Rule 404(b) provides that evidence of prior bad acts is not admissible to prove conduct in conformity therewith, but is admissible to show "motive, opportunity, intent, preparation, plan, knowledge, identity or absence of mistake or accident." Fed.R.Evid. 404(b). This court has held that Rule 404(b) is an inclusive rule that allows admission of evidence of other acts relevant to an issue at trial except that which proves only criminal disposition. United States v. Masters, 622 F.2d 83, 85 (4th Cir.1980). Whether to admit evidence under Rule 404(b) is within the discretion of the district court, United States v. Ramey, 791 F.2d 317, 323 (4th Cir.1986), and, here, the district court did not abuse its discretion. It was properly admitted under Rule 404(b) to show Williams' knowledge of the scheme and to show the existence of a common plan or scheme. See United States v. Billups, 692 F.2d 320, 328 (4th Cir.1982) (evidence of other bribes admissible to show common plan or scheme in bribery prosecution), cert. denied, 464 U.S. 820, 104 S.Ct. 84, 78 L.Ed.2d 93 (1983); United States v. Powell, 407 F.2d 582, 585 (4th Cir.) (counterfeiting prosecution; evidence of prior instances where defendant passed counterfeit bills admissible to show common plan or scheme), cert. denied, 395 U.S. 966, 89 S.Ct. 2113, 23 L.Ed.2d 753 (1969).
Williams' contention that the district court should have excluded the evidence because it was too remote in time is also without merit. The time between the commission of the prior act and the offenses here was well within that approved by decisions of this and other circuits. See, e.g., United States v. Rawle, 845 F.2d 1244, 1246-48 (4th Cir.1988) (evidence of defendant's involvement in interstate transportation of marihuana eight years prior to date at issue admissible as evidence of knowledge and participation in common scheme); United States v. Franklin, 704 F.2d 1183, 1189 (10th Cir.) (no abuse in admitting evidence of prior crimes four years before charged offense), cert. denied, 464 U.S. 845, 104 S.Ct. 146, 78 L.Ed.2d 137 (1983); United States v. Beahm, 664 F.2d 414, 416-17 (4th Cir.1981) (evidence of similar criminal activity within three years admissible).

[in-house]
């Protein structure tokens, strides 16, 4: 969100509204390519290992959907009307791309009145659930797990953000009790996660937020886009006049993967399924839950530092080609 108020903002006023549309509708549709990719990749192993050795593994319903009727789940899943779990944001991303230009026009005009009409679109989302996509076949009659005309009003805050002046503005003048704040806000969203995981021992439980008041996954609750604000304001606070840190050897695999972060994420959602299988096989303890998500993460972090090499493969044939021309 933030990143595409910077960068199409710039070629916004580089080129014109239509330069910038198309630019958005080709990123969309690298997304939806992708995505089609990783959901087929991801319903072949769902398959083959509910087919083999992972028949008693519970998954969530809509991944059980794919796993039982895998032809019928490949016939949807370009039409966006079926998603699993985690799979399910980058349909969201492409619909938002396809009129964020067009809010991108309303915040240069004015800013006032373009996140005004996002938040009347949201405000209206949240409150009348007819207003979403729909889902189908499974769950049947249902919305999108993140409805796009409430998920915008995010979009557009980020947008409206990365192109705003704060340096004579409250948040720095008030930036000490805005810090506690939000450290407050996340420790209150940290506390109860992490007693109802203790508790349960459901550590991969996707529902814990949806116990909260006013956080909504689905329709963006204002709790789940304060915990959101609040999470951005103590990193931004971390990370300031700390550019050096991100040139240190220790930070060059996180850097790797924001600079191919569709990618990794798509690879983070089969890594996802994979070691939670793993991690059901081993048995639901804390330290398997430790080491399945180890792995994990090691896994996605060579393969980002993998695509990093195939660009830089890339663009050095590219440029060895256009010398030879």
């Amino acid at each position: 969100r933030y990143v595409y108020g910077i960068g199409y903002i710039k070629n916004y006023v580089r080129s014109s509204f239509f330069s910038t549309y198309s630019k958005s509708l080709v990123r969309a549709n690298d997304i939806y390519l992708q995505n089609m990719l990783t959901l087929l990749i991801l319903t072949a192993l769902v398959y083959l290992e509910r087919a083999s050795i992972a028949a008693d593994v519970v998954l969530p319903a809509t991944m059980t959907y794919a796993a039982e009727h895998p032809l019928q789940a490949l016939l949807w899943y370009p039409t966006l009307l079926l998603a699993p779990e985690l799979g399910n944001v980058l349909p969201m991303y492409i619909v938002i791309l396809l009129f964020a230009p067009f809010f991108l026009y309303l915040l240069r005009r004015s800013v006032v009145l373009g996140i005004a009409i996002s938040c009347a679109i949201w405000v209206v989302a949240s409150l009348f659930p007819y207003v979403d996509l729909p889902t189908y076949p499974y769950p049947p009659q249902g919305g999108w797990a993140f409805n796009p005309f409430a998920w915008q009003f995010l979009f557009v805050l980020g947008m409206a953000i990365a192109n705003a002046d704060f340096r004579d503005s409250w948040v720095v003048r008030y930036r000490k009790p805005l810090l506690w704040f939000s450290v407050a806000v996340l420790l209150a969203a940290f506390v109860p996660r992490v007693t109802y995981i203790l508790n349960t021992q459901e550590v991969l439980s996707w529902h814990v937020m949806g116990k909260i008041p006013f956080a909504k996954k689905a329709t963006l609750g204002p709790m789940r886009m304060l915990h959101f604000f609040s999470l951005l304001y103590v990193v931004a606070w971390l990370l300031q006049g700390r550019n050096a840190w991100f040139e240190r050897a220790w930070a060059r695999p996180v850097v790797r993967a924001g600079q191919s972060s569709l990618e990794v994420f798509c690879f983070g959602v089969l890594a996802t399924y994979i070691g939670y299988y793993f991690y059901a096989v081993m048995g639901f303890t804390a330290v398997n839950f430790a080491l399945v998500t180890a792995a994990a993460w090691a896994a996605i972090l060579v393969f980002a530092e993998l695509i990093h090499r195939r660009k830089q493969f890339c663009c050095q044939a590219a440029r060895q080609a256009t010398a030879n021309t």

Williams' contention that the district court should have excluded the evidence because the risk of unfair prejudice outweighed the probative value is also without merit. The evidence was probative of Williams' intent and of a common scheme and the district court acted well within its discretion in admitting it. Additionally, the district court properly gave a limiting instruction which minimized any prejudice.
Other adjustments set forth in Chapter Three of the Guidelines Manual would, if applicable, affect the adjusted offense level
Since Relevant Conduct is a real offense concept, it encompasses criminal activity in the entirety of a common scheme regardless of whether the conduct occurred before or after November 1, 1987, the effective date of the guidelines. However, only counts of conviction that occur, in whole or in part, after that date are subject to a guidelines sentence
See 28 U.S.C.A. Sec. 994(l )(1); U.S.S.G. Ch. 3, Pt. D, intro. comment
The court sentenced all appellants to 60 months on the conspiracy count by reducing Watford's sentence to the statutory maximum sentence; sentencing within Williams' sentencing guidelines range, albeit understated; and, after stating various reasons, departed upward in Gant's case, a decision he does not contest on appeal